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Five Easter Eggs to Look For in Doctor Strange

doctor strange ancient one

Now that Marvel’s Doctor Strange has conjured more than $500M at the box office, it’s time to get this film a second look. One of the favorite things for Marvel to do is to insert Easter Eggs into their films. In factr, Marvel has been hiding Easter Eggs in their films since the beginning and their latest hit Doctor Strange is no exception. From obscure details in past movies, to hints of the future, here are five Easter Eggs to look for:

(Warning: Spoilers Ahead. Proceed with caution)

1) Doctor Strange’s voice messages, part one

It seems that Strange chooses his medical cases much the same way Sherlock chooses the crimes he solves-namely, only picking the ones that interest him.

While racing down the road, he is listening to a list of possible patients to work on. One of the people he dismisses is a marine colonial who sustained a spinal injury while using “experimental armor.” At first glance, this sounds a lot like Rhodey in Captain America: Civil War but a number of things don’t add up. First of all, Rhodey isn’t a marine, he’s in the Air Force. Also, Doctor Strange takes place across all of Marvel’s cinematic history and this particular scene is years before the events of Civil War.

Many fans think this is a possible reference to Iron Man 2. At the beginning of the movie Tony shows footage of Justin Hammer attempting to build an Iron Man suit. The suit backfires and you can see the helmet twist backwards, possibly causing a spinal injury. In a throwaway line, Hammer assures us that the man lived.

2) Doctor Strange’s voice messages, part two

Moving from the obscure past to the possible future, the next case Strange dismisses is a woman who has been struck by lightening which has a malfunction in an electronic implant In her brain used to suppress her schizophrenia. Many fans speculate that this is our first reference to Captain Marvel. This could be true, but if it is, it is a far cry from her comic book origins. She was never struck by lightening and she never had schizophrenia.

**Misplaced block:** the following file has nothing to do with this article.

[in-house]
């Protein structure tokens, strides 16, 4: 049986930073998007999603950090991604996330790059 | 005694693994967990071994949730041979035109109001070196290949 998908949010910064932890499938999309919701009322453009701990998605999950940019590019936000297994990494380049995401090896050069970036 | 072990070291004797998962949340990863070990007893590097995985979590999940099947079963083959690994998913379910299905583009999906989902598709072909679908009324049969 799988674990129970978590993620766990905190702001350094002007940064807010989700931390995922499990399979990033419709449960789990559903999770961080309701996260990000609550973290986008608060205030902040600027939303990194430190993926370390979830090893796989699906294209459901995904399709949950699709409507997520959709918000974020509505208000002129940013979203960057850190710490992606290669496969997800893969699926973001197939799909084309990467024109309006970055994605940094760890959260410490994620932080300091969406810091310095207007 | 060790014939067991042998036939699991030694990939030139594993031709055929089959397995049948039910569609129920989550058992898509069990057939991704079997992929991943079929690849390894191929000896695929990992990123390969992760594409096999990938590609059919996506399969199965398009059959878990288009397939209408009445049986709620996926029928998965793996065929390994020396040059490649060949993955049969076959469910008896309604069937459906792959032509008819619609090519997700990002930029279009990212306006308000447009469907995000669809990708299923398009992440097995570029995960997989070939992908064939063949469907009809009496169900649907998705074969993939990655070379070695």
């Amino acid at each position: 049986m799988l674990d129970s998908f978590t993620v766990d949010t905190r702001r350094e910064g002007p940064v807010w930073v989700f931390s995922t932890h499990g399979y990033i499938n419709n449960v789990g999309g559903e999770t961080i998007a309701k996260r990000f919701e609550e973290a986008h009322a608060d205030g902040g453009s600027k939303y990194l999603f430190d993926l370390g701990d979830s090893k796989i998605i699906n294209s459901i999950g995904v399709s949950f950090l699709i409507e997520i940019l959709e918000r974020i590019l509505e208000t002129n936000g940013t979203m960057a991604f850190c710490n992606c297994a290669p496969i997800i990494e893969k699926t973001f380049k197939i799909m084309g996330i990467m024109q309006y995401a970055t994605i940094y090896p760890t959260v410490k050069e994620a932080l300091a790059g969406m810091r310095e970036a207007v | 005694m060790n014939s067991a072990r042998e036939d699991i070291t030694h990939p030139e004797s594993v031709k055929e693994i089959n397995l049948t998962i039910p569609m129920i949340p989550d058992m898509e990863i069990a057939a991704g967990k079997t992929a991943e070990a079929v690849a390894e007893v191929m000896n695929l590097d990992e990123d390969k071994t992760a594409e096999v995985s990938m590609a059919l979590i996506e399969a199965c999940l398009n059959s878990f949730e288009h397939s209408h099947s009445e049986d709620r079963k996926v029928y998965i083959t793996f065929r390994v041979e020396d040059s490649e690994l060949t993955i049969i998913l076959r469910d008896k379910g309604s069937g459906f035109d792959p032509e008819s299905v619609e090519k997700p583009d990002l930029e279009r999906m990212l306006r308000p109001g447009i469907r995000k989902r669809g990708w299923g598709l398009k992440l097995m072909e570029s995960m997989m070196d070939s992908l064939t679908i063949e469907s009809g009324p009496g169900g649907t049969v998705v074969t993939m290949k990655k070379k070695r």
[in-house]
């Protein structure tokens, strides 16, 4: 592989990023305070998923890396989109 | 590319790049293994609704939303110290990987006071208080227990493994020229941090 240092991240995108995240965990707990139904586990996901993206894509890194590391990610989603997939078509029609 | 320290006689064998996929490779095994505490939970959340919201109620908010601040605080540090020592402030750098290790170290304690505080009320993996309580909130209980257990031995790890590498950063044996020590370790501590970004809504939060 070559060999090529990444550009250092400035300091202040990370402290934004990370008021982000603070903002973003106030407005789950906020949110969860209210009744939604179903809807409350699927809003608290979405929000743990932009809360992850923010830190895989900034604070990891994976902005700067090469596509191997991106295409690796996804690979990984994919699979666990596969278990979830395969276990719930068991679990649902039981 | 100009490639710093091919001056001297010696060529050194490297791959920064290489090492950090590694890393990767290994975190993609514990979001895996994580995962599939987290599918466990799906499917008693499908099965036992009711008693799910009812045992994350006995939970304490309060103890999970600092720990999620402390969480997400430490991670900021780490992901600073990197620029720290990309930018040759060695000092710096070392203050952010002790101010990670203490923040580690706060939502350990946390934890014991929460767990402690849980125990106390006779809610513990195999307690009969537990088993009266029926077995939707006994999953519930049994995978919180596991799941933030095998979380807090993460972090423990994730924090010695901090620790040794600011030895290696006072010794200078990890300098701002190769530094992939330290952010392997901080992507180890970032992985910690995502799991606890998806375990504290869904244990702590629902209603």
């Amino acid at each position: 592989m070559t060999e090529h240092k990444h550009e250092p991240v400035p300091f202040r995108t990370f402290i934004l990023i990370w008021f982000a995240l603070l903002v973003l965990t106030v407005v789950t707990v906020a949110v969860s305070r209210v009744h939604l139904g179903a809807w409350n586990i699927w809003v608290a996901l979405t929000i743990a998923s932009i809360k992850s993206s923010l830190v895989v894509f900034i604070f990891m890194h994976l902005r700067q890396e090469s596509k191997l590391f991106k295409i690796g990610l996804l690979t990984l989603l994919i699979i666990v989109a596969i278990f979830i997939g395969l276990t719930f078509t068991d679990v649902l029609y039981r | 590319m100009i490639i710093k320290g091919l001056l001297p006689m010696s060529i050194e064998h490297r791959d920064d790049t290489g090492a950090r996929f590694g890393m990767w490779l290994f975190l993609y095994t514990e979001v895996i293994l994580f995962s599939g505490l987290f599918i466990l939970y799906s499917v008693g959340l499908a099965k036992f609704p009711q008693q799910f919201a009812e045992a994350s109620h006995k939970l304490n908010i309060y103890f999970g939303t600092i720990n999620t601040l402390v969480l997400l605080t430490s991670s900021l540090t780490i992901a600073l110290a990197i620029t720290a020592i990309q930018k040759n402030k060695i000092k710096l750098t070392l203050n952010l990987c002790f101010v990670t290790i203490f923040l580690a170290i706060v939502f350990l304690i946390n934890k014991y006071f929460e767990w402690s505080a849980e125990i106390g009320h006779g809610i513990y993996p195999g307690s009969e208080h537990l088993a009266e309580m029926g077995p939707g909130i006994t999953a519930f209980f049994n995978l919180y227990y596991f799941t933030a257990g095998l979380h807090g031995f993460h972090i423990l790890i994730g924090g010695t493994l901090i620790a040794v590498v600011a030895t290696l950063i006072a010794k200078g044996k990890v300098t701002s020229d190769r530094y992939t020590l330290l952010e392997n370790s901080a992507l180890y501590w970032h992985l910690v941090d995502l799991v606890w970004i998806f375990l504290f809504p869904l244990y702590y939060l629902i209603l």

Screen Rant proposed an interesting theory: that this woman will end up being Typhoid Mary and that she will be the villain in next year’s Defenders.

3) The Oath

One of the best scenes in the film is when Strange’s Astro form is fighting one of the henchman in a hospital room while Christine Palmer is trying to keep Strange’s body alive.

That scene is almost shot for shot adapted from the Doctor Strange mini-series, The Oath. It’s also the scene that landed Scott Derrickson the directing job.

“I remember meeting with Kevin Feige and I actually wrote and storyboarded that. I used that as a demonstration for the kind of thing I thought should be in a Doctor Strange movie,” Derrickson said.

4) The Book of Calgliostro

This book is the cause of all the problems in the movie but did you know that it has connections to another part of the Marvel Cinematic Universe?

In the comics, Calgliostro is an Italian sorcerer who spent years mastering the Dark Arts. One book that he studied to achieve immortality is called The Book of Sins, also known as The Darkhold. Sound familiar Agents of SHIELD fans?

5) Thor: Ragnarok

As always, be sure to stay during the credits for not one, but two scenes. The first one shows Doctor Strange having tea with Thor who is in New York with Loki looking for Odin.

The whole scene is funny and a great tease for next year’s movie but an interesting note is that Scott Derrikson didn’t direct it. It seems that this is a scene pulled from Thor: Ragnarok much like the scene from Civil War that played at the end of Ant-Man.

This only scratching the surface of the Easter Eggs in the film. Which one is your favorite?

3 thoughts on “Five Easter Eggs to Look For in Doctor Strange”

  1. Regarding #1 above, how could it be regarding a character from Iron Man 2 if the Avengers Tower already exists? They show the Avengers Tower in the New York skyline at the beginning of the movie, which means the movie beginning takes place in Phase 2.

  2. I’ve seen the voicemail scene three times; once in the 15 minute pre-release preview and twice in the theatrical run. While I believe the original voicemail in the preview said marine, I’m certain that the theatrical release version now references an “Air Force Colonel”, so I think they’re specifically referencing Rhodes. I don’t think there’S anything to contradict it taking place post-Civil War. Avenger Tower is definitely the Age of Ultron version.

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